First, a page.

There are also holes for some of the cabinetry and for the ovens, which are sitting on the floor. And they do look mint.
IF you want to know what oven we went for, it's this one. It's a new F&P one that fits the same hole as a normal 60cm oven, but has a much bigger inside at 77 litres. And above it we are going to have a microwave/combo oven (on the right in the picture above) that will mean when the 22 adults and 7 kids show up for Christmas we'll be able to feed them (I hope). Below both of them, there will be a warming drawer for warming things.
The hob decision - gas or induction - was a major one for us, and we ended up not really making a decision at all. We are used to gas and we love it, but it seems like the world is moving to induction cooktops. Induction cooktops are not hot to the touch like gas, ceramic or old-school electric, so you can only burn yourself on the pan or pot. They can be adjusted very finely and instantly and are easy to clean. And they heat faster than any other cooktop. The people we'd talked to who'd used them raved about them. And the F&P cooktop is recommended by Consumer magazine.
But still we were nervous. Can induction go hot enough to stir fry properly? Would it handle the curved bottom of a wok? Probably would have been fine, but we decided to put single big gas ring alongside the induction cooktop. Let's see if we ever use it.
Here is the kitchen on Wednesday afternoon. F&P had been to replace the fridge and hob. The kitchen is almost done. There is still a door to go on the wine rack and the combo oven to be fitted above the oven.
How do you like it? Here is a closeup of the plywood construction of the benchtop and drawer fronts.
This sort of stuff doesn't happen by accident. The cabinetry material decision was harder than the cooktop one.
We chose plywood backed with coloured plastic laminate because it looks great, it's durable and not too expensive. Real wood veneer is the nicest but too expensive for us (also with a wooden floor we were worried about a clash of woods). I don't like painted finishes as they inevitably wear, they are expensive and I don't like the curved edges they have. Gemma doesn't like melamine on top of mdf because, although the cheapest finish, these panels always have plastic capping along the edges which is often a slightly different colour to the melamine itself.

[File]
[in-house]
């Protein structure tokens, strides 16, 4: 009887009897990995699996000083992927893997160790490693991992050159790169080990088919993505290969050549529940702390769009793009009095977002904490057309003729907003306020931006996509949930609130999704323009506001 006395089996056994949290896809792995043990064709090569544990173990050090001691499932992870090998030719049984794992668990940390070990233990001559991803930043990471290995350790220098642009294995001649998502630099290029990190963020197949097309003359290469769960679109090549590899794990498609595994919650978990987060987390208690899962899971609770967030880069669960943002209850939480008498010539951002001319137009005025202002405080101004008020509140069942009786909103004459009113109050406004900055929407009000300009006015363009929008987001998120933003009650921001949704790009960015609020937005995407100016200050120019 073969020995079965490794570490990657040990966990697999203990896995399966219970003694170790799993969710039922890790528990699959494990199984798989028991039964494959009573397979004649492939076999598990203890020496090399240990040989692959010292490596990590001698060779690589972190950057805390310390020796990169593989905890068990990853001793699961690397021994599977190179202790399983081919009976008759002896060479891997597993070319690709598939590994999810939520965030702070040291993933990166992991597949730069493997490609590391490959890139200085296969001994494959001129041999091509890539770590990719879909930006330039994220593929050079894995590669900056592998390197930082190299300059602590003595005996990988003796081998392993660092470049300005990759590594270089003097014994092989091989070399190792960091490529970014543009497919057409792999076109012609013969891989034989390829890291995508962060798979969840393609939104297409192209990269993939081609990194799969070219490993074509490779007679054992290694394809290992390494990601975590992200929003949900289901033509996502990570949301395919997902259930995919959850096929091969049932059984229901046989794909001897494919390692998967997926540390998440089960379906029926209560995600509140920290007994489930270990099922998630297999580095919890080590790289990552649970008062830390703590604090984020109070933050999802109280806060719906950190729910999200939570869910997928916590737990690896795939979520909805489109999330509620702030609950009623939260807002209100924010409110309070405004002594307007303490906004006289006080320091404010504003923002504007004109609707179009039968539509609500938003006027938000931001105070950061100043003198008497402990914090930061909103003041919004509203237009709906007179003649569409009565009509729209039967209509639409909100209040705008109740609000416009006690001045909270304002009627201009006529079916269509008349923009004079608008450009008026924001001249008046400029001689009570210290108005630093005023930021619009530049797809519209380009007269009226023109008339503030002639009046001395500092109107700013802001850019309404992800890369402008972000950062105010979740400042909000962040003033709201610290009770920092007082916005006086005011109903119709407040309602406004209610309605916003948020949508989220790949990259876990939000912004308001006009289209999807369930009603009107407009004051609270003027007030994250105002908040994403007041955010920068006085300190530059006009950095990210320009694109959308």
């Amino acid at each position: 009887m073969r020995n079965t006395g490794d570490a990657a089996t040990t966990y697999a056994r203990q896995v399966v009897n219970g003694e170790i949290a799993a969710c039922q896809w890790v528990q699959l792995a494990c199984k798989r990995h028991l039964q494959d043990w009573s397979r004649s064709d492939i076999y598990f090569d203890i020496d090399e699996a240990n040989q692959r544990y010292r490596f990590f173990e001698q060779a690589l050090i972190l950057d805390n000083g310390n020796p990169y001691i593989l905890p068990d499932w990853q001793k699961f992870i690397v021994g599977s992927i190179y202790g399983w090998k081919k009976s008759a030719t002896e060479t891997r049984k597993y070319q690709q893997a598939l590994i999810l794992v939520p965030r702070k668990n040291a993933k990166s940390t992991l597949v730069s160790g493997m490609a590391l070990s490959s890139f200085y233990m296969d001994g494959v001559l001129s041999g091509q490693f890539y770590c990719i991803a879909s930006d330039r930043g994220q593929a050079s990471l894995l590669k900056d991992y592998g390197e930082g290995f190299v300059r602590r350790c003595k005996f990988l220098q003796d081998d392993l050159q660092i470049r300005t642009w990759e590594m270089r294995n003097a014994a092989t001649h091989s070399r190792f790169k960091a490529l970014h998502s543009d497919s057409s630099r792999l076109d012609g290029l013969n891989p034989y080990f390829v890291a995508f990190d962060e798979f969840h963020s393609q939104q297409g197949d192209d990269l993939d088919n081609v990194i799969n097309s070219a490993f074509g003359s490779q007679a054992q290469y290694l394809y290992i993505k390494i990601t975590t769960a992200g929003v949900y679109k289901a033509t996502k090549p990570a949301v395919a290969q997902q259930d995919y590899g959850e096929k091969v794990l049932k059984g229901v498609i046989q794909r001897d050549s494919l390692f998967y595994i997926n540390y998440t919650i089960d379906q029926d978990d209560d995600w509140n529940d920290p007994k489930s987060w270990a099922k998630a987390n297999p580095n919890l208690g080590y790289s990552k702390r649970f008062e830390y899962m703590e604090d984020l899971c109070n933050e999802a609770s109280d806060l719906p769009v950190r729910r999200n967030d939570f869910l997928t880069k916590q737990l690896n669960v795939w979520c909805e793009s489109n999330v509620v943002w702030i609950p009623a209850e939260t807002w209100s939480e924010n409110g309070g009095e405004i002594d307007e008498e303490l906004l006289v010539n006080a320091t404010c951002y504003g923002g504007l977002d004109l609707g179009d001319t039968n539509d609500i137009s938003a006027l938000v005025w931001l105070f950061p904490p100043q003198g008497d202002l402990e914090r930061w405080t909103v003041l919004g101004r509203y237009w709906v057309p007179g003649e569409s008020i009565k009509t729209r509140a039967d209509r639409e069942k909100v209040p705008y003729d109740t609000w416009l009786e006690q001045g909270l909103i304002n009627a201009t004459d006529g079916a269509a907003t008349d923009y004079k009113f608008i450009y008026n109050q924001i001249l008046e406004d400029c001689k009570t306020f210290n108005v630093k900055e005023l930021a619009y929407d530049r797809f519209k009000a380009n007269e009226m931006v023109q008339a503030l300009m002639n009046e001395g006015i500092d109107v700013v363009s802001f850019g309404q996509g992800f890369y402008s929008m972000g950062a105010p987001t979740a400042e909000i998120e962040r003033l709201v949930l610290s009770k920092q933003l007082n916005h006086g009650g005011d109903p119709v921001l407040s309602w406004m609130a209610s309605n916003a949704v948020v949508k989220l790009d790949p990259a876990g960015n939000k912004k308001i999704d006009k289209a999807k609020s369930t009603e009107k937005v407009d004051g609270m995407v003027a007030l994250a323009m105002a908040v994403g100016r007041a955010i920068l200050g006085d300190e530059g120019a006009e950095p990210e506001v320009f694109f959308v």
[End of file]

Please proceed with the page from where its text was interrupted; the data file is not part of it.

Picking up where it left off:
We choose the ply (it's birch ply from sustainable trees in Russia of course) and we chose the colours from a range of what's called "High Pressure Laminate". The company who supply the panels, Prime Panels, use massive machines to spread glue onto the plywood, then press the panels in a giant sandwich-maker thing (but cold) for eight hours. Using ply means you can expose the edge, and use cutouts instead of handles and don't need capping of any sort.
I didn't know any of that stuff before and I'll never need to know it again.
Chin the joiner has also been busy in the bathrooms.
By Saturday last week, just about the only thing to be finished in the ensuite was the mirrored cupboard which sits above the bench and sink, and which houses the in-wall cistern above the toilet. By Wednesday that too was finished.
Here's Johnny from Fibaro.
Over the past week he's been at the house programming the home automation which will allow us to control things in the house using our phones from wherever in the world we are. I could be in Mongolia and dim the lights in our kitchen. Why the lights would be too bright for me when I'm so far away, I'm not sure, but it will be comforting to know anyway.
The Fibaro system is integrated with our burglar and fire alarms as well as with the lock on the front door and the garage door opener, meaning we can monitor and control these along with the lights. And it can be added to infinitely after the house is finished (in fact the system is designed to install easily in existing homes).
My favourite part of the install was when Johnny tested the smoke alarms with this,
Yes, it's smoke in a can! It would be great fun in an airplane toilet.